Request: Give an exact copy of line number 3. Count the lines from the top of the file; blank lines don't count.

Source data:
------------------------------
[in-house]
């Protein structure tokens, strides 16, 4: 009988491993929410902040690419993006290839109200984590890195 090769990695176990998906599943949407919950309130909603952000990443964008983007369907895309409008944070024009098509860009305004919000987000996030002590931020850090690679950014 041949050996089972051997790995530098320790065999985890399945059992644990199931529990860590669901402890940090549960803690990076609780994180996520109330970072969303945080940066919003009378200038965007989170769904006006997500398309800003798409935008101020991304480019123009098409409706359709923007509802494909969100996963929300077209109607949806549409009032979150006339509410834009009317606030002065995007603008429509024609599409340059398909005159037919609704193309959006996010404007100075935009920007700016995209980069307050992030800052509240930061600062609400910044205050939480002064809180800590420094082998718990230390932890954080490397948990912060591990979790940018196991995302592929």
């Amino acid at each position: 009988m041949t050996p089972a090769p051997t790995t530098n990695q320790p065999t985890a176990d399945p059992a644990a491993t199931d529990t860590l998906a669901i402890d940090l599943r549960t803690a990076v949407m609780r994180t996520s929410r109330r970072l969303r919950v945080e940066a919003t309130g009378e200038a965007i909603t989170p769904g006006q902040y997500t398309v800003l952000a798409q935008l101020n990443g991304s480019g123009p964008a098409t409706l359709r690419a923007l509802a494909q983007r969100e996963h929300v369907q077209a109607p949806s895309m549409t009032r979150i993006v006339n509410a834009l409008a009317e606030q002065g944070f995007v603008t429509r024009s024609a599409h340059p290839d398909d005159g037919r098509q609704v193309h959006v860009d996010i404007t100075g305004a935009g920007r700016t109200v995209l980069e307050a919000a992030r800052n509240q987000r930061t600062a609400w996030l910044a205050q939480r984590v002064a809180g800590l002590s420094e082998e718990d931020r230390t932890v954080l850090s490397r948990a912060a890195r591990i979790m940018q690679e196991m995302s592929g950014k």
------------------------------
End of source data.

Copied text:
């Amino acid at each position: 009988m041949t050996p089972a090769p051997t790995t530098n990695q320790p065999t985890a176990d399945p059992a644990a491993t199931d529990t860590l998906a669901i402890d940090l599943r549960t803690a990076v949407m609780r994180t996520s929410r109330r970072l969303r919950v945080e940066a919003t309130g009378e200038a965007i909603t989170p769904g006006q902040y997500t398309v800003l952000a798409q935008l101020n990443g991304s480019g123009p964008a098409t409706l359709r690419a923007l509802a494909q983007r969100e996963h929300v369907q077209a109607p949806s895309m549409t009032r979150i993006v006339n509410a834009l409008a009317e606030q002065g944070f995007v603008t429509r024009s024609a599409h340059p290839d398909d005159g037919r098509q609704v193309h959006v860009d996010i404007t100075g305004a935009g920007r700016t109200v995209l980069e307050a919000a992030r800052n509240q987000r930061t600062a609400w996030l910044a205050q939480r984590v002064a809180g800590l002590s420094e082998e718990d931020r230390t932890v954080l850090s490397r948990a912060a890195r591990i979790m940018q690679e196991m995302s592929g950014k």